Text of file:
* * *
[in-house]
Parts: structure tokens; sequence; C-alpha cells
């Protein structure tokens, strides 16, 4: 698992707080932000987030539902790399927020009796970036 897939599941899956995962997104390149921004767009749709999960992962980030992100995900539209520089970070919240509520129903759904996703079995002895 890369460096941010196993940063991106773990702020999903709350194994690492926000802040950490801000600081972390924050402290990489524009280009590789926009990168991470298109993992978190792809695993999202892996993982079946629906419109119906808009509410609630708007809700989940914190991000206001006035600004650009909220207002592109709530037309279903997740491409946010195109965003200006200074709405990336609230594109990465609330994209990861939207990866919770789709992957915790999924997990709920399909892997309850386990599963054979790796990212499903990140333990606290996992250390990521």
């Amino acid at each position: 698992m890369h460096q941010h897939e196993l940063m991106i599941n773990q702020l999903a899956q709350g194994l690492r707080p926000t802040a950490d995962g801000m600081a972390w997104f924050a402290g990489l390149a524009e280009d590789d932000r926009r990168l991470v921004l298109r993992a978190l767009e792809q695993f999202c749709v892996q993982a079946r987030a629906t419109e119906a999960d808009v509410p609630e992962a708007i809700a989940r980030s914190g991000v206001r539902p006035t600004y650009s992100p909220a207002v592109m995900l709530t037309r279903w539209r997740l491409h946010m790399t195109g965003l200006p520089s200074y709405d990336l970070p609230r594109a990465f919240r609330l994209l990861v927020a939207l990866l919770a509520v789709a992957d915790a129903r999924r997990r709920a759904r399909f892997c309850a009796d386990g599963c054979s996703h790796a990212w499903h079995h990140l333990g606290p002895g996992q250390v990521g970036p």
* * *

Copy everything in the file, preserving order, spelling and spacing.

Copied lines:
[in-house]
Parts: structure tokens; sequence; C-alpha cells
């Protein structure tokens, strides 16, 4: 698992707080932000987030539902790399927020009796970036 897939599941899956995962997104390149921004767009749709999960992962980030992100995900539209520089970070919240509520129903759904996703079995002895 890369460096941010196993940063991106773990702020999903709350194994690492926000802040950490801000600081972390924050402290990489524009280009590789926009990168991470298109993992978190792809695993999202892996993982079946629906419109119906808009509410609630708007809700989940914190991000206001006035600004650009909220207002592109709530037309279903997740491409946010195109965003200006200074709405990336609230594109990465609330994209990861939207990866919770789709992957915790999924997990709920399909892997309850386990599963054979790796990212499903990140333990606290996992250390990521």
């Amino acid at each position: 698992m890369h460096q941010h897939e196993l940063m991106i599941n773990q702020l999903a899956q709350g194994l690492r707080p926000t802040a950490d995962g801000m600081a972390w997104f924050a402290g990489l390149a524009e280009d590789d932000r926009r990168l991470v921004l298109r993992a978190l767009e792809q695993f999202c749709v892996q993982a079946r987030a629906t419109e119906a999960d808009v509410p609630e992962a708007i809700a989940r980030s914190g991000v206001r539902p006035t600004y650009s992100p909220a207002v592109m995900l709530t037309r279903w539209r997740l491409h946010m790399t195109g965003l200006p520089s200074y709405d990336l970070p609230r594109a990465f919240r609330l994209l990861v927020a939207l990866l919770a509520v789709a992957d915790a129903r999924r997990r709920a759904r399909f892997c309850a009796d386990g599963c054979s996703h790796a990212w499903h079995h990140l333990g606290p002895g996992q250390v990521g970036p």